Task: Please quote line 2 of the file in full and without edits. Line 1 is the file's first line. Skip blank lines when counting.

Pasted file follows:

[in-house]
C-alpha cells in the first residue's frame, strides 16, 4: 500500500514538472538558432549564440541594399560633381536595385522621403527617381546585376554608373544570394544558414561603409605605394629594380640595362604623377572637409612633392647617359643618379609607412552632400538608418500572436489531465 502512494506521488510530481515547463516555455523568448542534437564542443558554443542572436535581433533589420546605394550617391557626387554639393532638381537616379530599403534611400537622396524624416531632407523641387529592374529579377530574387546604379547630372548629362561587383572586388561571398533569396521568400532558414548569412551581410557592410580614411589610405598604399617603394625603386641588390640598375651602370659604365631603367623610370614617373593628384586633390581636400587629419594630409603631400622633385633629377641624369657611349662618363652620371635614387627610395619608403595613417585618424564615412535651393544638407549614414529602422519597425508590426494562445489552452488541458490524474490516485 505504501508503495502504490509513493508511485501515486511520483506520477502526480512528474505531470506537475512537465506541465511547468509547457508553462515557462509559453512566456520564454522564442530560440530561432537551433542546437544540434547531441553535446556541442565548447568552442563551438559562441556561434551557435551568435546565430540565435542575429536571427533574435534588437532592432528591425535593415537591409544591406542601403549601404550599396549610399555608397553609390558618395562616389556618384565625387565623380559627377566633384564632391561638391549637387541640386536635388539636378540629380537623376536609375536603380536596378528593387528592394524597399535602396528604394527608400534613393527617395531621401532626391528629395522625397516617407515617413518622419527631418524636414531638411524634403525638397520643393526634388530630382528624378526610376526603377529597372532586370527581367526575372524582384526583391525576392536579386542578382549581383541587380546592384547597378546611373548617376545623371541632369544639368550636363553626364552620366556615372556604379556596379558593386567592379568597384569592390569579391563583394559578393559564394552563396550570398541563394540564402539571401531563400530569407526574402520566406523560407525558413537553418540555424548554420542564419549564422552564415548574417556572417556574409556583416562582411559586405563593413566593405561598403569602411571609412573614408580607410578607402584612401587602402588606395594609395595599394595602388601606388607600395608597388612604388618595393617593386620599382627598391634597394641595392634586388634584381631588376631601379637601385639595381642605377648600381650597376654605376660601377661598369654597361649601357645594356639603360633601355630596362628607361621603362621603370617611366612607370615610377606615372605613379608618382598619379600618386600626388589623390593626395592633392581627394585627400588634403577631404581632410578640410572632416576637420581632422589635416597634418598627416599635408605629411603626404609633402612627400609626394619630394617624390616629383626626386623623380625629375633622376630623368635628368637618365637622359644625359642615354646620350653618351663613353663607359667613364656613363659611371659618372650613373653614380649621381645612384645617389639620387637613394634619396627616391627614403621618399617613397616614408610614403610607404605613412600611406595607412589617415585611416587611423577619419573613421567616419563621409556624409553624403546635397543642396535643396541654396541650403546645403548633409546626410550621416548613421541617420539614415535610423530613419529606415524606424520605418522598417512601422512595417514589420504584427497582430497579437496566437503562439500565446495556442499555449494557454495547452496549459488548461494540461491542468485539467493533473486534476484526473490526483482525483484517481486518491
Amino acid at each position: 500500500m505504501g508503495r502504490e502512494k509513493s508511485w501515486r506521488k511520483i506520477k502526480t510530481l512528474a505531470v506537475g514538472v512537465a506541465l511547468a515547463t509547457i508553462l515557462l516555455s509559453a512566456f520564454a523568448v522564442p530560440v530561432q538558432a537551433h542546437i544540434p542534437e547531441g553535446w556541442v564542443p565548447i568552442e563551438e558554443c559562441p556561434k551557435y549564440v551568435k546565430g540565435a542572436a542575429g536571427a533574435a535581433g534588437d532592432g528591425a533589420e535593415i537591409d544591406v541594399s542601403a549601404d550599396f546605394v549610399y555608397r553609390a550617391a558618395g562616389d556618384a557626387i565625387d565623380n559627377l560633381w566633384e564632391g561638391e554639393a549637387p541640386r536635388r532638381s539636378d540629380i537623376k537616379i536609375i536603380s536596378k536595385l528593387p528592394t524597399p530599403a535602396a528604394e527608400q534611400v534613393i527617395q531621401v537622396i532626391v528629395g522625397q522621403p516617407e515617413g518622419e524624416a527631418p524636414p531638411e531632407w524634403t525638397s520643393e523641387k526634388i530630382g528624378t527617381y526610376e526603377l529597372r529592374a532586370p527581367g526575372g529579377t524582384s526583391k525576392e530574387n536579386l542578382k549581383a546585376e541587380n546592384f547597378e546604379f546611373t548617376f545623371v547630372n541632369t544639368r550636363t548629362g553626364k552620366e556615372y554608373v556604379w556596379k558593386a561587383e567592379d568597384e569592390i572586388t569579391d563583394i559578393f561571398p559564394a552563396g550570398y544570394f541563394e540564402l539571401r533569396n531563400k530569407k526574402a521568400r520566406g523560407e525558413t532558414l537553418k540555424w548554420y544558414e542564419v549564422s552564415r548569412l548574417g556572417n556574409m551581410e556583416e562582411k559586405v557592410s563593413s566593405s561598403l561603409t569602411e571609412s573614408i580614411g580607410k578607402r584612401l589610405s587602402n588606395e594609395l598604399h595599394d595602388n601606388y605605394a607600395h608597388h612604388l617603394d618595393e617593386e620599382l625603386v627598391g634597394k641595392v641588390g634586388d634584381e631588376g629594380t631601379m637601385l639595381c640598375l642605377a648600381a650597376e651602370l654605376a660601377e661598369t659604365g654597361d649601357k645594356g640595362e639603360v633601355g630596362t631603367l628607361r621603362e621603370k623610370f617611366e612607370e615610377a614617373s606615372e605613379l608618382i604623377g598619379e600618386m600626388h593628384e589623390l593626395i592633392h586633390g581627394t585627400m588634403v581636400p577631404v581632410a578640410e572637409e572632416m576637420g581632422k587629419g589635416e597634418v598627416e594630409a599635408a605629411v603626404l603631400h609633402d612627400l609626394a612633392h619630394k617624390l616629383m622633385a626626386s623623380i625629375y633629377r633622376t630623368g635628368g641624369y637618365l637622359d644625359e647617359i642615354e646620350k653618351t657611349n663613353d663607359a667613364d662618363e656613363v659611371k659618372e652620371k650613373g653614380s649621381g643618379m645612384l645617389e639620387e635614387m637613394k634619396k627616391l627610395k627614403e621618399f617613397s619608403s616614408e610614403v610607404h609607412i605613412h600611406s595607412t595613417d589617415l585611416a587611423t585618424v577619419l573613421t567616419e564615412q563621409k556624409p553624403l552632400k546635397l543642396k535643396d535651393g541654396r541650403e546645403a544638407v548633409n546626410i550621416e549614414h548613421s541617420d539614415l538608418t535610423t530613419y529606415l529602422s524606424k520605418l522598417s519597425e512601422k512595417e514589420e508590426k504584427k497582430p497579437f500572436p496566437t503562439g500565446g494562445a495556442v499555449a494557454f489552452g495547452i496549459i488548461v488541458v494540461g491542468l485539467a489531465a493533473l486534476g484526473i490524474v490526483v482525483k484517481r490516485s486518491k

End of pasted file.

C-alpha cells in the first residue's frame, strides 16, 4: 500500500514538472538558432549564440541594399560633381536595385522621403527617381546585376554608373544570394544558414561603409605605394629594380640595362604623377572637409612633392647617359643618379609607412552632400538608418500572436489531465 502512494506521488510530481515547463516555455523568448542534437564542443558554443542572436535581433533589420546605394550617391557626387554639393532638381537616379530599403534611400537622396524624416531632407523641387529592374529579377530574387546604379547630372548629362561587383572586388561571398533569396521568400532558414548569412551581410557592410580614411589610405598604399617603394625603386641588390640598375651602370659604365631603367623610370614617373593628384586633390581636400587629419594630409603631400622633385633629377641624369657611349662618363652620371635614387627610395619608403595613417585618424564615412535651393544638407549614414529602422519597425508590426494562445489552452488541458490524474490516485 505504501508503495502504490509513493508511485501515486511520483506520477502526480512528474505531470506537475512537465506541465511547468509547457508553462515557462509559453512566456520564454522564442530560440530561432537551433542546437544540434547531441553535446556541442565548447568552442563551438559562441556561434551557435551568435546565430540565435542575429536571427533574435534588437532592432528591425535593415537591409544591406542601403549601404550599396549610399555608397553609390558618395562616389556618384565625387565623380559627377566633384564632391561638391549637387541640386536635388539636378540629380537623376536609375536603380536596378528593387528592394524597399535602396528604394527608400534613393527617395531621401532626391528629395522625397516617407515617413518622419527631418524636414531638411524634403525638397520643393526634388530630382528624378526610376526603377529597372532586370527581367526575372524582384526583391525576392536579386542578382549581383541587380546592384547597378546611373548617376545623371541632369544639368550636363553626364552620366556615372556604379556596379558593386567592379568597384569592390569579391563583394559578393559564394552563396550570398541563394540564402539571401531563400530569407526574402520566406523560407525558413537553418540555424548554420542564419549564422552564415548574417556572417556574409556583416562582411559586405563593413566593405561598403569602411571609412573614408580607410578607402584612401587602402588606395594609395595599394595602388601606388607600395608597388612604388618595393617593386620599382627598391634597394641595392634586388634584381631588376631601379637601385639595381642605377648600381650597376654605376660601377661598369654597361649601357645594356639603360633601355630596362628607361621603362621603370617611366612607370615610377606615372605613379608618382598619379600618386600626388589623390593626395592633392581627394585627400588634403577631404581632410578640410572632416576637420581632422589635416597634418598627416599635408605629411603626404609633402612627400609626394619630394617624390616629383626626386623623380625629375633622376630623368635628368637618365637622359644625359642615354646620350653618351663613353663607359667613364656613363659611371659618372650613373653614380649621381645612384645617389639620387637613394634619396627616391627614403621618399617613397616614408610614403610607404605613412600611406595607412589617415585611416587611423577619419573613421567616419563621409556624409553624403546635397543642396535643396541654396541650403546645403548633409546626410550621416548613421541617420539614415535610423530613419529606415524606424520605418522598417512601422512595417514589420504584427497582430497579437496566437503562439500565446495556442499555449494557454495547452496549459488548461494540461491542468485539467493533473486534476484526473490526483482525483484517481486518491